Before Walt Disney World and in the infancies of Martin Marietta and International Drive there was the Orlando Jetport.
What started as a simple metal-framed hangar used by the Air Force to store "Hound Dog" missiles grew into Orlando's first large-scale commercial airline terminal handling 6.5 million passengers a year and known for housing the finest restaurant in town.
That was 25 years ago.
Since then the old jetport has gradually faded from memory, eclipsed by the 2.8 million-square-foot terminal that opened in 1981 and is now the busiest airport in the state and 12th busiest in the nation.
This week the buildings where Orlando International Airport first added "International" to its name will fade from existence altogether. They're being demolished to make way for future commercial development along the BeachLine Expressway.
"It was an important symbol of a very poignant time in our history," said Linda Chapin, who served on the Greater Orlando Aviation Authority when the new mammoth terminal opened.
That said, there aren't many eyes welling up at the sight of the wrecking ball.
"It was kind of embarrassing, that facility was," said Col. Joe Kittinger, a former fighter pilot and the first person to cross the Atlantic alone in a balloon.
"It was a dumpy building," said Kittinger, who lives in Altamonte Springs. "There were no amenities there. It looked like it was an absolute interim device."
While Atlanta and Miami had first-rate airports in the 1970s, Orlando was still taxiing planes up to a Quonset hut and letting passengers out to retrieve their bags from the curb.
The move to the new terminal in 1981 "was the moment we realized we really were on our way to being a big city," Chapin said. "It was the moment when suddenly sophistication and design and being a gateway to the world really came home to us."
By then Walt Disney World was in its 10th year and SeaWorld Orlando in its eighth. Martin Marietta, which eventually grew into Lockheed Martin, had developed a large employee base in Orlando.
In short, the town was too big for the jetport.
"It was like moving out of a one-bedroom apartment into a palace," said Sherman Dantzler, 78, chairman of the aviation authority at the time.
But on Oct. 29, 1961, when the first Delta Air Lines flight touched down on the runway at McCoy Air Force Base, the jetport was just what Orlando needed.
Larger planes, jets and more commercial traffic made it difficult to keep up operations at Herndon Airport, which is now Orlando Executive Airport.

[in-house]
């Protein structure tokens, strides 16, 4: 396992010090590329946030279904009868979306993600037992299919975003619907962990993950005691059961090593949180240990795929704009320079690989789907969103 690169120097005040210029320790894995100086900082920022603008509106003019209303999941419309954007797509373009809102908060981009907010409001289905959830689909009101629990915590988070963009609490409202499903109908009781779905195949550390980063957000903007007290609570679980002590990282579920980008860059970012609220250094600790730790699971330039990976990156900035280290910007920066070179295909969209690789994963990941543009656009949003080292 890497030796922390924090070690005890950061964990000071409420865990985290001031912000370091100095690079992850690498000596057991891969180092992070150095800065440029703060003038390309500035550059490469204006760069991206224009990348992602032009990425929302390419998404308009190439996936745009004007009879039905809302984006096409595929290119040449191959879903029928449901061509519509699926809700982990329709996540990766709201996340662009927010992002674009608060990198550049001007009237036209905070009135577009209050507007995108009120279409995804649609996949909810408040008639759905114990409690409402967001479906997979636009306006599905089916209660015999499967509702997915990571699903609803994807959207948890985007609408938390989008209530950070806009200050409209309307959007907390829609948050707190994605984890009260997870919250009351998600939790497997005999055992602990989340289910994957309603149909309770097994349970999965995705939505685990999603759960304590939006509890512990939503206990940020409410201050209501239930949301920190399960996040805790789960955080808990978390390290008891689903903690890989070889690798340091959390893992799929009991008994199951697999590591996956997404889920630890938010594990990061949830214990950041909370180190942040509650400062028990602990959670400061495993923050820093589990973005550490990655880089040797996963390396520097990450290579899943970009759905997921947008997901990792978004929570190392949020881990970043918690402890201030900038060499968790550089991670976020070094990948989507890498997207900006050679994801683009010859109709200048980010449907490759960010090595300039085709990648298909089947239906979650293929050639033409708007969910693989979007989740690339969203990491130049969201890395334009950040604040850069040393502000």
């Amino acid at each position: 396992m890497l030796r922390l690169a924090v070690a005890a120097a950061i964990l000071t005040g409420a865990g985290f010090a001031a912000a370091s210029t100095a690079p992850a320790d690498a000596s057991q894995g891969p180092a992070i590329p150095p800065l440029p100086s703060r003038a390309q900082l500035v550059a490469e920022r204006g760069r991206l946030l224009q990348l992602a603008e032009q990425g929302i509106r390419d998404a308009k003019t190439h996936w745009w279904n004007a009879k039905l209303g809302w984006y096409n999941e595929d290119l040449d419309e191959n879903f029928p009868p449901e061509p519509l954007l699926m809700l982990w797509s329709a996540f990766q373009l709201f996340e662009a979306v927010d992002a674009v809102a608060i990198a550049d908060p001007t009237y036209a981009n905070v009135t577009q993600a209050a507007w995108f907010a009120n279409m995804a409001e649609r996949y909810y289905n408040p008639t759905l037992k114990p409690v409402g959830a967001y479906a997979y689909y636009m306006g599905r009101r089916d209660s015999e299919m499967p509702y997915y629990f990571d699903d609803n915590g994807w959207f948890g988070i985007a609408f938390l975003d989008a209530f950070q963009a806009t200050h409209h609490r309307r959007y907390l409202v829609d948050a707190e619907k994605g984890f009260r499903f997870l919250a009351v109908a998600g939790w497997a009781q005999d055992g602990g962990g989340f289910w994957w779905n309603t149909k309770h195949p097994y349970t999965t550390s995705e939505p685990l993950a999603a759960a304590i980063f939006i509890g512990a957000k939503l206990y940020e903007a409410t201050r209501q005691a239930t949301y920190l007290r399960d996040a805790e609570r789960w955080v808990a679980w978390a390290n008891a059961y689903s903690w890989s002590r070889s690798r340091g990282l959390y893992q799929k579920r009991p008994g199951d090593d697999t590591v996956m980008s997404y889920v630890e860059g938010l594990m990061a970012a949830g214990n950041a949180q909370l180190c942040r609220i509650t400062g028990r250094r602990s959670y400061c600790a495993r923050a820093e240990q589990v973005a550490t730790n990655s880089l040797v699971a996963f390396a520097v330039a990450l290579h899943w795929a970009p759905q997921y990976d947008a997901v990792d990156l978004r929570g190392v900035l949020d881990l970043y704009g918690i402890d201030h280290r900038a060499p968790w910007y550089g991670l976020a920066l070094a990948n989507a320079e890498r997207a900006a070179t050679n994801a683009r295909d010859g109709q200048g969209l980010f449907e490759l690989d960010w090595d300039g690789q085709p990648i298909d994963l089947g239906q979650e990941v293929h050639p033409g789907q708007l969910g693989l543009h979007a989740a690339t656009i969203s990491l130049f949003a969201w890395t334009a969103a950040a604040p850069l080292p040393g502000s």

So the city of Orlando worked out a deal with the Air Force to move commercial flights to the base.
The city took over the base and its runways when it closed in 1974, making way for the 15,000-acre airport complex that exists today.
Former Orlando Mayor Carl Langford was in office at the time.
"Before the terminal was built I said, 'We want to build a terminal that is made for people, not for planes,' " Langford said. "The old terminal was just a building. It was totally inadequate for serving the public."
While those early days of the jetport weren't known for their sophistication, a well-known restaurant called the Skyline injected a dose of refinement.
Chapin said she and her husband held their rehearsal dinner there, and she still savors the thought of the restaurant's apple muffins.
"I have that recipe to this day that I still use," she said.
The restaurant moved to the new terminal when it opened in 1981 but closed years later amid the legal troubles of its operator, airport concessionaire Champ Williams.
After the jetport was abandoned, the building had a string of tenants, most recently the United Parcel Service, which used it as a packaging area.
Now UPS is planning to construct a facility nearby.
Once the jetport land is completely cleared by mid-June, the airport will be able to market the property, visible from the BeachLine, for commercial development.
The airport is aiming to increase the amount of money it makes off of its vast property, including land near the planned University of Central Florida Medical School.
While the new terminal opened Orlando to the world -- a record 34 million passengers passed through last year -- there were a few drawbacks tied to the growth.
For one, parking can cost as much as $15 a day and sometimes finding a spot takes more than one lap around the garage.
"Before it was funny," airport spokeswoman Carolyn Fennell said. "Everybody could park on the curb."
Copyright: The Orlando Sentinel -- 5/29/06
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